cervical vertebrae

Download Report

Transcript cervical vertebrae

by Isabella Kung
16. October.2012 Tuesday
Vertebrae + intervertebtal (IV) discs
‫العمود الفقري‬
Laf dhabar
Main part of the axial skeleton
from the cranium (skull) to the apex of the coccyx
¼ formed by the intervertebral (IV) discs.
IV discs separate and bind the vertebrae together.
Protects the spinal cord and spinal nerves.
Supports the weight of the body superior to the level of
the pelvis.
Provides a partly rigid and flexible axis for the body and
an extended base on which the head is placed and pivots.
Plays an important role in posture and locomotion
(the movement from one place to another).
vertebrae (singular = vertebra)
separated by resilient intervertebral (IV) discs.
Vertebral column flexible
33 vertebrae arranged in 5 regions
7 cervical
12 thoracic
5 lumbar
5 sacral
4 coccygeal
Significant motion occurs between 24 superior vertebrae.
Of the 9 inferior vertebrae, 5 sacral vertebrae fused in adults
to form the sacrum
After ~ 30, the 4 coccygeal vertebrae fuse to form the
become larger as the vertebral column descends to the
then become progressively smaller toward apex of the coccyx
A typical vertebra consists of
A Vertebral body
A Vertebral arch
7 processes
Massive, cylndircal
Anterior part of the bone
Gives strength to the vertebral column.
Supports body weight.
The size of the vertebral bodies
column descends
most markedly from T4 inferiorly
As each bears progressively greater body weight.
Posterior to the vertebral body
Consists of two (right and left) pedicles & laminae.
vertebral arch + posterior surface of the vertebral body
walls of vertebral foramen
The succession of vertebral foramina
in the articulated vertebral column
the vertebral canal (spinal canal)
Vertebral notches (Incisura vertebralis)
Indentations observed in lateral views of the vertebrae
Superior and inferior to each pedicle
Between the superior and inferior articular processes posteriorly
Between the corresponding projections of the body anteriorly.
The superior and inferior vertebral notches of adjacent
vertebrae and the IV discs form intervertebral foramina
Intervertebral foramina
Spinal (posterior root) ganglia are located
Spinal nerves emerge from the vertebral column with their
accompanying vessels through these foramina.
vertebrae having foramina in their
transverse processes are cervical
articular facets orientation in each region different
Movement needed
articular facets of thoracic vertebrae nearly vertical,
define an arc centered in the IV disc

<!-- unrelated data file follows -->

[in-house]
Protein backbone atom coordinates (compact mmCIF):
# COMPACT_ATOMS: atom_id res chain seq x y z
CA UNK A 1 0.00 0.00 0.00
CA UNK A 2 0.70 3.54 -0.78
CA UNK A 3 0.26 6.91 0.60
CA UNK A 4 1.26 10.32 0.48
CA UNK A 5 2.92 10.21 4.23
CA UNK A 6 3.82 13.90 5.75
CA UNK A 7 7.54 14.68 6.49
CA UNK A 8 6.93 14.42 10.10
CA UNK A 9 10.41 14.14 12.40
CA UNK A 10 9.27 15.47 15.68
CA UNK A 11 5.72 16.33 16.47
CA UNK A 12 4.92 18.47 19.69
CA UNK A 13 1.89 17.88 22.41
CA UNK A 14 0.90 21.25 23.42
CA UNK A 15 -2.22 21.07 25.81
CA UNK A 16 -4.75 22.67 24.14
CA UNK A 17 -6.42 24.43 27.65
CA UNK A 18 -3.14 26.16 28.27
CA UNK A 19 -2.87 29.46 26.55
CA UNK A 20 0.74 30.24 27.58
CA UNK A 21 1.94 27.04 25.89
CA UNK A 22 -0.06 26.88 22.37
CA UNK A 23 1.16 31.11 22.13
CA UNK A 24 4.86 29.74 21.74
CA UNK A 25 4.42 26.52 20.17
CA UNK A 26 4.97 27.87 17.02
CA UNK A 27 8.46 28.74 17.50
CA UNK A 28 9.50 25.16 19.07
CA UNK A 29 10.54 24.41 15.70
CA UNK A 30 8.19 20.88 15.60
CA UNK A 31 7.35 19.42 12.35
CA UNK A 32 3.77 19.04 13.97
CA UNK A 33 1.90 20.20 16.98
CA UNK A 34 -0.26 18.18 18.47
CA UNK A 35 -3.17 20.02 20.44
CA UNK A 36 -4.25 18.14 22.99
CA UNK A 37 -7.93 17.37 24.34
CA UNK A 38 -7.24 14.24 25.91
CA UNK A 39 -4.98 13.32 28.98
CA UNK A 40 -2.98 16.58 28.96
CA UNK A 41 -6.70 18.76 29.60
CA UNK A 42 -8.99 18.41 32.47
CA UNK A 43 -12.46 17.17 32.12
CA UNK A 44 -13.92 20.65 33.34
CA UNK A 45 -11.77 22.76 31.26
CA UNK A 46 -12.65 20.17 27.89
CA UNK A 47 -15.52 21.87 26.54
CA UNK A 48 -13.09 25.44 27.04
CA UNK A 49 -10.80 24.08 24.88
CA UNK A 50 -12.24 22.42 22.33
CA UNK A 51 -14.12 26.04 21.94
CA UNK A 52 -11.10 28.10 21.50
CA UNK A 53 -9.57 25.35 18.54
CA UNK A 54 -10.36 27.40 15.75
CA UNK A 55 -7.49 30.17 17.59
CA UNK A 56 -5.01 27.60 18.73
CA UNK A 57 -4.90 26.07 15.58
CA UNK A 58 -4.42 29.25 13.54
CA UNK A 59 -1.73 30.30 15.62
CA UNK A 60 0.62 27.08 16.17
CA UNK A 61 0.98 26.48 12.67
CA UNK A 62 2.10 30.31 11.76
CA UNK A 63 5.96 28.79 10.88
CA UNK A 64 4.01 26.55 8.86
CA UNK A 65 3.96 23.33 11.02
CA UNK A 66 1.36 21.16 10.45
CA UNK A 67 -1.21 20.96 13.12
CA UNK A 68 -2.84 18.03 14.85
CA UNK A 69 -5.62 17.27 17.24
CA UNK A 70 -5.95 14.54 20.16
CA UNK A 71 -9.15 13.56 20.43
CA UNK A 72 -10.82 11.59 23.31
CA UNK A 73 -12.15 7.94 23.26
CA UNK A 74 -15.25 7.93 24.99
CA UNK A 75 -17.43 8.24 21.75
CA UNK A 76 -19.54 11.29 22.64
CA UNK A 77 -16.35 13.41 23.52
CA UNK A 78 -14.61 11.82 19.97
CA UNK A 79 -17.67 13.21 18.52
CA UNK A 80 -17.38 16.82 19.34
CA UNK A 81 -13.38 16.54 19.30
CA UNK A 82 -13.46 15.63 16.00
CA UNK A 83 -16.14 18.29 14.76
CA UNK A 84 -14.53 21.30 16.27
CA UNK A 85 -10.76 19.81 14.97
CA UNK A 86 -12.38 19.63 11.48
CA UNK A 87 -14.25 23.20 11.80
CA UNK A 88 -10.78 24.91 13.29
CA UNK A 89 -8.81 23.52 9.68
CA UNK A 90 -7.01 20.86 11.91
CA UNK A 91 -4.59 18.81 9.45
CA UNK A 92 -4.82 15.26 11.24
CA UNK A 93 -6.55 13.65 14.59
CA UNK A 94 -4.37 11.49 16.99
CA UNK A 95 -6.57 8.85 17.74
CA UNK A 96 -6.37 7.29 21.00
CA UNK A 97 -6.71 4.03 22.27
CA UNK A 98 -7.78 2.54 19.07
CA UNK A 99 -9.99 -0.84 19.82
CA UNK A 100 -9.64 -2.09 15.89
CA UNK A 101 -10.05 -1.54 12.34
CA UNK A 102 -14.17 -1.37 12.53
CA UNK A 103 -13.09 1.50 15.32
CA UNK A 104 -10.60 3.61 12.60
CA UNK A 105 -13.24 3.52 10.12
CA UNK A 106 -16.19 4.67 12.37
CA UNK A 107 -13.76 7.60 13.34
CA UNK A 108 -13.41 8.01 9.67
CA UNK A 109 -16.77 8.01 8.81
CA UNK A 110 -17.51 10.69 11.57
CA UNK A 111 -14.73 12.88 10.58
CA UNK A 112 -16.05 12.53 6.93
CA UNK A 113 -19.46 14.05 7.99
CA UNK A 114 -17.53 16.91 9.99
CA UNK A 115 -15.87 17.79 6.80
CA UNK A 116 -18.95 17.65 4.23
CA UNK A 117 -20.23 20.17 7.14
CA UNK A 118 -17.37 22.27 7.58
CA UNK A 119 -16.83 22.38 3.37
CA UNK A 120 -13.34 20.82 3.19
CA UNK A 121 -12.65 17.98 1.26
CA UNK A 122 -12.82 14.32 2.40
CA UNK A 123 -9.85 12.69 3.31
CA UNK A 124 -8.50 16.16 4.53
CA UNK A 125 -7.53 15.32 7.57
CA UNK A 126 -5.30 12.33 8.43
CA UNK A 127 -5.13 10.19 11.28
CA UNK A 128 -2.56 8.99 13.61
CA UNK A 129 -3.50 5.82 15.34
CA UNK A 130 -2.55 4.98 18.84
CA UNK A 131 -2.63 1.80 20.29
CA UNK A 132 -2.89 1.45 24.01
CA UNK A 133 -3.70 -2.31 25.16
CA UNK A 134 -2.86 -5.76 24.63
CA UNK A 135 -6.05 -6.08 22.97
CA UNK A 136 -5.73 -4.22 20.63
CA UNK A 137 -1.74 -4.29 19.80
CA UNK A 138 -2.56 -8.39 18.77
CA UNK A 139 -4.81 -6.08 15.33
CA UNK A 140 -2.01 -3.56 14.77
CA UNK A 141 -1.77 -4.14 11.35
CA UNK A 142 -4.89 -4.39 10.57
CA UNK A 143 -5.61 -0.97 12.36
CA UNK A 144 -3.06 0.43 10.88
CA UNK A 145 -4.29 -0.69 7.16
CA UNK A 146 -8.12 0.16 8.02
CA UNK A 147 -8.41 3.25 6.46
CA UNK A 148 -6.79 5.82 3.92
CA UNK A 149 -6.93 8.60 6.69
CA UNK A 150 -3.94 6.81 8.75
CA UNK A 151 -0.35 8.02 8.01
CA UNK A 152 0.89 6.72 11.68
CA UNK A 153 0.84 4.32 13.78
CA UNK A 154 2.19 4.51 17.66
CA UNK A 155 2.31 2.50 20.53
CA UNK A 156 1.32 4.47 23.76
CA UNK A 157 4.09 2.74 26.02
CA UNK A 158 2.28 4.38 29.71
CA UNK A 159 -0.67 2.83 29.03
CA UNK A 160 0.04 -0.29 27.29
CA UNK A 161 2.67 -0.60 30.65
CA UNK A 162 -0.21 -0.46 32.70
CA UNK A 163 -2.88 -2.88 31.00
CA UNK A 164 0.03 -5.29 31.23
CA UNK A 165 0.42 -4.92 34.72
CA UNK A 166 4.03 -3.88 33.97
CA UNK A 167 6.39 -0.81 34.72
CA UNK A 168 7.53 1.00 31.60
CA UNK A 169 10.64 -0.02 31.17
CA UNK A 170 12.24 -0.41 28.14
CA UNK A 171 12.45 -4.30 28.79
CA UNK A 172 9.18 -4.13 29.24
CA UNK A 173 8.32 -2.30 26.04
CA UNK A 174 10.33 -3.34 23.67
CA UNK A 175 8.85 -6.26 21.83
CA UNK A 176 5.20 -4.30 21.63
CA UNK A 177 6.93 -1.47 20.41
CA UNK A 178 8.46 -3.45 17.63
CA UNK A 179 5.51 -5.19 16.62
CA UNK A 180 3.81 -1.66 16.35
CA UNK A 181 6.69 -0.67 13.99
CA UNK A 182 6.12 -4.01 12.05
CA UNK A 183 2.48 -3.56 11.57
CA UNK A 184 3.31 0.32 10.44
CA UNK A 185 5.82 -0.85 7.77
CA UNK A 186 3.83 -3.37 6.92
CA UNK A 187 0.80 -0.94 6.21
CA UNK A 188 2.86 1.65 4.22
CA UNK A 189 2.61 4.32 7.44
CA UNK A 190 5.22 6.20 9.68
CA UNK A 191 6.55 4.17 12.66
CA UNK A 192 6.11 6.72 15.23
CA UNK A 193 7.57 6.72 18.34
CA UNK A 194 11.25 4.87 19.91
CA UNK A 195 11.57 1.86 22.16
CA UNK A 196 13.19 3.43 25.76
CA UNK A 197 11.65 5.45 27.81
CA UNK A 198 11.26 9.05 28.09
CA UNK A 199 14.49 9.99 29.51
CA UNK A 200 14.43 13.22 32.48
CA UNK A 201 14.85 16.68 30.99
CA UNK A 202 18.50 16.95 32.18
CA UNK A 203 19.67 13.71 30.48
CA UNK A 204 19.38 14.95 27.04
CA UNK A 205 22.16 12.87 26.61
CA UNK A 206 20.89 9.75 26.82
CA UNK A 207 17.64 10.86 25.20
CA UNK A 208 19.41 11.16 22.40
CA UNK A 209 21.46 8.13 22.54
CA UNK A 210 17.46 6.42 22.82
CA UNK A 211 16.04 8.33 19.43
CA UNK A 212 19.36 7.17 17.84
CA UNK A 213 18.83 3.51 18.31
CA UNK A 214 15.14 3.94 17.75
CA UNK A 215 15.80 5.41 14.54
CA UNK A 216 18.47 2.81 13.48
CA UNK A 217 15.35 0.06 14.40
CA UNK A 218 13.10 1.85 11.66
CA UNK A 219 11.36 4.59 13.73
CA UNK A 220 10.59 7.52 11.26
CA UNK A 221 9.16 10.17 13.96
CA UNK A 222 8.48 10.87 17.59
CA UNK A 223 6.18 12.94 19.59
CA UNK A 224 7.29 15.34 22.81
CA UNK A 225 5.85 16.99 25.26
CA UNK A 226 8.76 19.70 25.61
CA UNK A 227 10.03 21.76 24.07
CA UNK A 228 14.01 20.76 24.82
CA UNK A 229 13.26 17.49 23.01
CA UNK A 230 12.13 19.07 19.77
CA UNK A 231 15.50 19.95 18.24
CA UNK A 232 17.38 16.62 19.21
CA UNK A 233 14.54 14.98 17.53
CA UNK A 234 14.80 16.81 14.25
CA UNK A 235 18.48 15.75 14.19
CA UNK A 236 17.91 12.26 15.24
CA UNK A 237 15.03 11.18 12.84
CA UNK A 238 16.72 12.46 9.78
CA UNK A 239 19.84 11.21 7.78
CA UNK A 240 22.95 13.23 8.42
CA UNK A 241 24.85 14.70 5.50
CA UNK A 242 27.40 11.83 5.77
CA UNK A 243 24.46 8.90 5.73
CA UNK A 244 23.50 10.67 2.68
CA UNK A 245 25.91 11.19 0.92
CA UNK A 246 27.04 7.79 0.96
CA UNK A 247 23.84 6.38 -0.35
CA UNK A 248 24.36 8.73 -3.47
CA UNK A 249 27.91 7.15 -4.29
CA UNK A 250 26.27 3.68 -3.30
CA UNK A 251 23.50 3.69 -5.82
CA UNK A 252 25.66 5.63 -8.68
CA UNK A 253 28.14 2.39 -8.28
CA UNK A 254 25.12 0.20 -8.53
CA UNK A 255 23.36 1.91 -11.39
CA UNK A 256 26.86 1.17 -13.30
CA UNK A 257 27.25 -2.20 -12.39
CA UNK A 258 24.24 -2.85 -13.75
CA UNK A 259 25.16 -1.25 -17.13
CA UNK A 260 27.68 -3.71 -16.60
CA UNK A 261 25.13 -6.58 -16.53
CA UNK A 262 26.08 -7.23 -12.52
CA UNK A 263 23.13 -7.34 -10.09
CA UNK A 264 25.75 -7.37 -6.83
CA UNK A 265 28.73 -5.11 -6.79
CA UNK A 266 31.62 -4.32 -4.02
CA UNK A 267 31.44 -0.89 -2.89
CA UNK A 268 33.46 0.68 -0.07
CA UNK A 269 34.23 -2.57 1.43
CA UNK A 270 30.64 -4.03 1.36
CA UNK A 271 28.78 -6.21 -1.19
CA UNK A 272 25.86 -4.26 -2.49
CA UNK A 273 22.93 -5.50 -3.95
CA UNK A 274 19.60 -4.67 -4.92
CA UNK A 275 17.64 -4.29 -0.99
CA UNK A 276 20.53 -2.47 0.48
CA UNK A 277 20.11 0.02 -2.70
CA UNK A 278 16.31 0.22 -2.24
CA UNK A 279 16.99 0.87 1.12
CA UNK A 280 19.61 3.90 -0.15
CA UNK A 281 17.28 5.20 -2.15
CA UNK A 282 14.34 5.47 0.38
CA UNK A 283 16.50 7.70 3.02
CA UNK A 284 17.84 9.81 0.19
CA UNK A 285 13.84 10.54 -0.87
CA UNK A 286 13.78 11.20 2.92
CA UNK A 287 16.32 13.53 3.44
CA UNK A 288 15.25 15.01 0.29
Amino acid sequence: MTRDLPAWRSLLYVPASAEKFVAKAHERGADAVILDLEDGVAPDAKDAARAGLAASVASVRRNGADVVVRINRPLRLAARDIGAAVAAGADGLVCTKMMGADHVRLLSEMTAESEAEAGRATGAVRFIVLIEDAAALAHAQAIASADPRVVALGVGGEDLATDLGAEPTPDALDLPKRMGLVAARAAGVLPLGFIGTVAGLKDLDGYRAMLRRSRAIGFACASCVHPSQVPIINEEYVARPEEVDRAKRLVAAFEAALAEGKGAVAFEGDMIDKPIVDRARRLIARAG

this arrangement permits rotation and lateral flexion of the vertebral column in this region.
Regional variations in size and shape of the vertebral canal
accommodate the varying thickness of the spinal cord.
skeleton of the neck
between the cranium & thoracic vertebrae
1) Smallest of the 24 movable vertebrae
2) Relatively larger intervertebral discs
discs are thin, but relative to their small size; thick.
3) Greatest range & variety of movement of all the vertebral regions
4) foramen transversarium in the transverse process
5) anterior tubercles of vertebra C6 carotid tubercles
Chassaignac tubercles
6) Spinous processes of C3-C6
short and usually bifid in white people
Vertebrae C3-C7
typical cervical vertebrae
Large vertebral foramina
restricted rotation
superolateral margin
uncus of the body uncinate process
C7- vertebra prominens
A long spinous process
Most prominent spinous process in 70% of people
No body
No spinous process
Widest of the cervical vertebrae
The kidney-shaped, concave superior articular surfaces of the lateral
masses articulate with occipital condyles.
Anterior and posterior arches
a tubercle in the center of its external aspect
extend between the lateral masses forming a complete ring.
Posterior arch
A wide groove for the vertebral artery on its superior surface.
C1 nerve also runs in this groove.
strongest of the cervical vertebrae
C1, carrying the cranium, rotates on C2 (e.g., when a person turns the
head to indicate “no”).
The distinguishing feature blunt tooth-like dens
Lies anterior to the spinal cord.
Serves as the pivot about which the rotation of the head occurs.
large bifid spinous process
The thoracic skeleton includes:
12 pairs of ribs and associated costal cartilages
12 thoracic vertebrae and the intervertebral discs between them
articulation with ribs.
1) Bilateral costal demifacets on the vertebral bodies
inferior and superior pairs
for articulation with heads of ribs
2) Costal facets on the transverse processes
for articulation with tubercles of ribs
except for the inferior 2 or 3 thoracic vertebrae
3) Articular processes of thoracic vertebrae extend vertically
with paired, nearly coronally oriented articular facets define an arc.
greatest degree of rotation is permitted here!
4) Heart-shaped bodies
5) Long, inferiorly slanting spinous processes
T1-T4 vertebrae share some features of cervical vertebrae.
The middle four thoracic vertebrae (T5-T8) demonstrate all
the features typical of thoracic vertebrae.
T1 atypical 1+0.5
1. long, horizontal spinous process
Vertebra prominens? No.
2. complete costal facet for the 1st rib
3. demifacet for the 2nd rib.
Typical pattern
1+1 costal facet
@ transverse processes
0.5+0.5 demifacet
0.5+0.5 demifacet
[T9]-T10 vertebrae
No inferior demifacet
1+1 costal facet
@ transverse processes
0.5+0.5 demifacet
T11-T12 vertebrae
No transverse costal facets
1 complete facet on each side
1+1 demifacet
superior half thoracic in character
costal facets & articular processes
inferior half lumbar in character
no costal facets
articular processes that permit only flexion and extension.
in the lower back between the thorax and sacrum
1) massive bodies
2) transverse processes project posterosuperiorly as well as laterally.